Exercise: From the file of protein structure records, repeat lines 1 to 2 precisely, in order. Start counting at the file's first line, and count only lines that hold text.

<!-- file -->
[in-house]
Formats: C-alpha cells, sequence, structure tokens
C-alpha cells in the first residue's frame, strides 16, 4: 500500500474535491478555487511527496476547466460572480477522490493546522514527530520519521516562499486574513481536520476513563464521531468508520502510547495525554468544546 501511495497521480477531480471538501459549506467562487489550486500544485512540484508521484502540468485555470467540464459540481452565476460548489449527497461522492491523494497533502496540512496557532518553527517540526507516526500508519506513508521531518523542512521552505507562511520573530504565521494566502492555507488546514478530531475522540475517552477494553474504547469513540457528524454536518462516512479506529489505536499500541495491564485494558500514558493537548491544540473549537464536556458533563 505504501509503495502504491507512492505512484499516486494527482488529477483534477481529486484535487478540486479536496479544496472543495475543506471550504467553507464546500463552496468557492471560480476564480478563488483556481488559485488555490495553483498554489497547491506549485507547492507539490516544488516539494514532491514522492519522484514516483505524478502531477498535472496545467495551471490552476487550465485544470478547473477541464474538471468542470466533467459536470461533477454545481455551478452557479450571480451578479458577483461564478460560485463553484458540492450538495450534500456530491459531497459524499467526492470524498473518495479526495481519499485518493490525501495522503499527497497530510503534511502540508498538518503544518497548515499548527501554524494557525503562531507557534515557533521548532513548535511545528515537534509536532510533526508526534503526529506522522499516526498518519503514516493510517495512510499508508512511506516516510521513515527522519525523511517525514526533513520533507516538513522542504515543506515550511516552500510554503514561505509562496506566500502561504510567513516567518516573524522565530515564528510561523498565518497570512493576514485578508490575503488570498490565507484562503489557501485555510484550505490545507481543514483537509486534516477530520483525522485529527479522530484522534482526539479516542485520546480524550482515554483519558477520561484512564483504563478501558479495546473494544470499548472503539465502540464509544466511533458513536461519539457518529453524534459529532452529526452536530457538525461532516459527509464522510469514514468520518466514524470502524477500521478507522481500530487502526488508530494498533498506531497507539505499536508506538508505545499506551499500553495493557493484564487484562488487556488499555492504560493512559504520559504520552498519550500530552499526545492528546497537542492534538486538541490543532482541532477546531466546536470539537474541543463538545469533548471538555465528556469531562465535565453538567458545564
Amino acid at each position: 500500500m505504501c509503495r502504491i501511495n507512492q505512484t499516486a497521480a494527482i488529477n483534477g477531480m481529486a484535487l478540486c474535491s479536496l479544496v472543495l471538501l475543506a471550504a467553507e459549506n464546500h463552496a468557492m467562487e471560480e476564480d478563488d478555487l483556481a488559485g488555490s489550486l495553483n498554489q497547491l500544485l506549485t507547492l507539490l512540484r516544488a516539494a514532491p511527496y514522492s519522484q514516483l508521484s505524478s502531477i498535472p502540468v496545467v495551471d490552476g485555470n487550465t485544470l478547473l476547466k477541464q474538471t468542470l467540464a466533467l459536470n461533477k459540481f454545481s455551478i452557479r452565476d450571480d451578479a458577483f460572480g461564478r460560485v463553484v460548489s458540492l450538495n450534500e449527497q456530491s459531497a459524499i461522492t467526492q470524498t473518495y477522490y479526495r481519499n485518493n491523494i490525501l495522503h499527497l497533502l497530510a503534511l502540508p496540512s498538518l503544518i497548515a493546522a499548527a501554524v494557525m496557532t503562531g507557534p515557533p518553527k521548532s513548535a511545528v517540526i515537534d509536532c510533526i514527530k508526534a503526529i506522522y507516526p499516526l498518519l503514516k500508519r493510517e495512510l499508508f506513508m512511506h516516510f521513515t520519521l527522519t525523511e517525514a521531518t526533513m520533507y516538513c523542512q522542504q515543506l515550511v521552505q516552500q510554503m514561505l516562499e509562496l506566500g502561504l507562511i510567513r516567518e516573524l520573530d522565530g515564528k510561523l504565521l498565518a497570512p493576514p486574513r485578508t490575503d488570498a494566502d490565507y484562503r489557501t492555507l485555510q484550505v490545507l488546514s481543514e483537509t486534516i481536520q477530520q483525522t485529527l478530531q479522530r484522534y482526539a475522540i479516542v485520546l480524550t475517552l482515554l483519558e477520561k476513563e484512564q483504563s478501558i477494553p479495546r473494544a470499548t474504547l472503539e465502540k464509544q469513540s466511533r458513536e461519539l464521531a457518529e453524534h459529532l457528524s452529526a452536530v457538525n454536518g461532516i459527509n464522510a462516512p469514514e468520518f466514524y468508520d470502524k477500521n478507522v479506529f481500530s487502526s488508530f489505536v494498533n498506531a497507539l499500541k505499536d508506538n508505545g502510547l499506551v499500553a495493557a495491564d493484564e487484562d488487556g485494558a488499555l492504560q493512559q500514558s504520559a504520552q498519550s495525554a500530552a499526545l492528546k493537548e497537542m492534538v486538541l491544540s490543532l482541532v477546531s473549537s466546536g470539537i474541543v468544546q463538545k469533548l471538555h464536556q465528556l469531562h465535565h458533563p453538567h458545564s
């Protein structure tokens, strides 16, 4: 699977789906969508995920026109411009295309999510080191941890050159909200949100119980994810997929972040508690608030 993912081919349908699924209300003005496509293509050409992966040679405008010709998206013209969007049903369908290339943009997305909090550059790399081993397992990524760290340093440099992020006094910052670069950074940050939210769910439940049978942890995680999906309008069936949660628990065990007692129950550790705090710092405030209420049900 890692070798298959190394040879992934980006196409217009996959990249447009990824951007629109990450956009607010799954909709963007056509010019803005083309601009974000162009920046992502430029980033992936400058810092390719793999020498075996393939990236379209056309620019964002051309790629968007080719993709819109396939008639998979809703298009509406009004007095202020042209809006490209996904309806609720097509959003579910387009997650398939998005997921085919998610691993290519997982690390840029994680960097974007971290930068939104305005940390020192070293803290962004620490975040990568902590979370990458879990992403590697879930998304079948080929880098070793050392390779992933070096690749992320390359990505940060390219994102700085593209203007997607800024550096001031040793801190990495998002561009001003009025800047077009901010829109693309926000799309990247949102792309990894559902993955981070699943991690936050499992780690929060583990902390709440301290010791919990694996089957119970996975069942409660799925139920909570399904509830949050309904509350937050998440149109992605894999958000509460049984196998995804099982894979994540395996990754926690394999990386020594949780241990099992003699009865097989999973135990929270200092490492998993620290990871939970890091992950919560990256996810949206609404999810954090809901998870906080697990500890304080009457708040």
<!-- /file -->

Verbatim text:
[in-house]
Formats: C-alpha cells, sequence, structure tokens